- For different peoples and different religions, by their type and nature, have nearly always magnified one or other or two of these possibilities, and almost never succeeded in considering all three equally.
* Sir E. A. Wallis Budge: Egyptian Ideas of the Future Life, p. 118
** Artak Viraz Namak, quoted by J .D. C. Pavry, The Zoroastrian Doctrine of a Future Life, p. 91
|VIII - The Judgment or Re-Embodiment||Page 63|
Thus for thousands of years Egyptian nobles had expressed upon their mummies the conviction that they had abstained from all evil, would be vindicated at the Judgment, and must certainly become Osiris, that is, enter the heaven-world.
- Deification or heaven came to be represented as the normal goal of the soul of a man of a certain caste, and the other once-equal possibilities faded into forgetfulness.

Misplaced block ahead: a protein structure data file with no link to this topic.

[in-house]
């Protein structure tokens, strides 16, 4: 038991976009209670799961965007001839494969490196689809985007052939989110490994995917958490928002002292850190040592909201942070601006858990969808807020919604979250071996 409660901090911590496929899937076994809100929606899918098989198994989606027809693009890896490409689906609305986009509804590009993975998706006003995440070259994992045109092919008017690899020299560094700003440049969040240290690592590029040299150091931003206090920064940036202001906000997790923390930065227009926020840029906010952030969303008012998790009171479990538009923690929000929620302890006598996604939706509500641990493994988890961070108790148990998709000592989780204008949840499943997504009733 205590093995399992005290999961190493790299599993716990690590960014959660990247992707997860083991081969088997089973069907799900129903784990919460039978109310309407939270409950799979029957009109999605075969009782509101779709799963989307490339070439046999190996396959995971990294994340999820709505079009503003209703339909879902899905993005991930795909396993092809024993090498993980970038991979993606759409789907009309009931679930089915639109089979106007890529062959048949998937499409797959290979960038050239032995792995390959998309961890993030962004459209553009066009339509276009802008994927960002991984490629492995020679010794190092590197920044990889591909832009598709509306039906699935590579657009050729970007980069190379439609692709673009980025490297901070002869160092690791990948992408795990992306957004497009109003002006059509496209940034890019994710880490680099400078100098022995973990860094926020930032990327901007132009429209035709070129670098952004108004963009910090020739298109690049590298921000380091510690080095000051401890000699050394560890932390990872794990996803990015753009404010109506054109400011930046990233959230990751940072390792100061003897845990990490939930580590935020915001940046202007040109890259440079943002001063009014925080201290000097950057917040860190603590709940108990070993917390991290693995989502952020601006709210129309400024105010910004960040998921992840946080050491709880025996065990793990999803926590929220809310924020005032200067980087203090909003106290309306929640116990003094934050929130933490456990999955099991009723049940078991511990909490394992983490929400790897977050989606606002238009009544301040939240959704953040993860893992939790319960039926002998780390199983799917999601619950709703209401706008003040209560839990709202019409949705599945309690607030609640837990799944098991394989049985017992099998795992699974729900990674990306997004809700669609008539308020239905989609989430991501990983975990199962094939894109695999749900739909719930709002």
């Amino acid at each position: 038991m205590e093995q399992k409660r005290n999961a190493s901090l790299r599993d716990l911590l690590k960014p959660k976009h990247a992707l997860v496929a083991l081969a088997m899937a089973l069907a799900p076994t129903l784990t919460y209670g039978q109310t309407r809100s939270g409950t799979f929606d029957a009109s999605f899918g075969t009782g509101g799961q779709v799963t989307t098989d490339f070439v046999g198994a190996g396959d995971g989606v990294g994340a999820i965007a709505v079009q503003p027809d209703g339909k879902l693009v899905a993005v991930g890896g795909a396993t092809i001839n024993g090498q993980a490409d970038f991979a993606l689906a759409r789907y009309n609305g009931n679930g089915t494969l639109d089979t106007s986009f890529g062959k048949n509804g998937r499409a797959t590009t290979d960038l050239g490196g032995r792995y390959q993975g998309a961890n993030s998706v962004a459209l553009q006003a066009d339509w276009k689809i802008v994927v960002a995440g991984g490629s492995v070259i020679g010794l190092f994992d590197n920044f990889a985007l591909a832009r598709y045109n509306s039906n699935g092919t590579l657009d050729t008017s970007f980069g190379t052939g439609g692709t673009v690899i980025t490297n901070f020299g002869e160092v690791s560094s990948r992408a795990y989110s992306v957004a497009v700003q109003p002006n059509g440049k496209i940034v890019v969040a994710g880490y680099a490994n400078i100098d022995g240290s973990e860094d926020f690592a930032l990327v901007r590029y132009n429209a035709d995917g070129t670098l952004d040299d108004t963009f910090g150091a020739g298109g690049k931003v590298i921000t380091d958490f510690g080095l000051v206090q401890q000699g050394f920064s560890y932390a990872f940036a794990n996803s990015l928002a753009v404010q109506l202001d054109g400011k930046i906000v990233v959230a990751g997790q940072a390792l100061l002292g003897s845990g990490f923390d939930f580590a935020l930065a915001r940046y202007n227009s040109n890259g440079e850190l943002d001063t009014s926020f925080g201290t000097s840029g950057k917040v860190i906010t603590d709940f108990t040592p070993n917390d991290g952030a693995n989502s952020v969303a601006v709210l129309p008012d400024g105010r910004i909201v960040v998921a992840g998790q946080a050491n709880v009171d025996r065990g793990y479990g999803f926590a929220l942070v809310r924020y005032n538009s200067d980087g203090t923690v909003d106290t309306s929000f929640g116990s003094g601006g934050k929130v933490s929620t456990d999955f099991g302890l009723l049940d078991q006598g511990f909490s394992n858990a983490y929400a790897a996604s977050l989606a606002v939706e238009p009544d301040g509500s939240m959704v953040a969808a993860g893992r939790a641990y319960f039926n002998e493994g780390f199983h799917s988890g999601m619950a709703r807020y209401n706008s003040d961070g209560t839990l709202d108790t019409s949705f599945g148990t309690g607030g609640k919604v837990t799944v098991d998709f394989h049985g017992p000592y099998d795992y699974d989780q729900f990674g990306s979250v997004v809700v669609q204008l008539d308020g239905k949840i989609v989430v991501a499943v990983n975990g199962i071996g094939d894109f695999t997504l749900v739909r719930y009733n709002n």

- In late mediaeval Christianity, on the other hand, the doctrine of hell became so luridly exaggerated that only a life of special saintliness was supposed to save man from the terrible descensus in Averno.
Yet again, in our own time, those philosophers who have studied these matters with any degree of authenticity, like Nietzsche and particularly Ouspensky, stress the idea of recurrence or re-entry into a similar circle of physical life as the norm, and omit the idea of heaven and hell almost entirely.
- In view of the mediocrity of the great mass of ordinary lives, this last view may indeed be more generally applicable.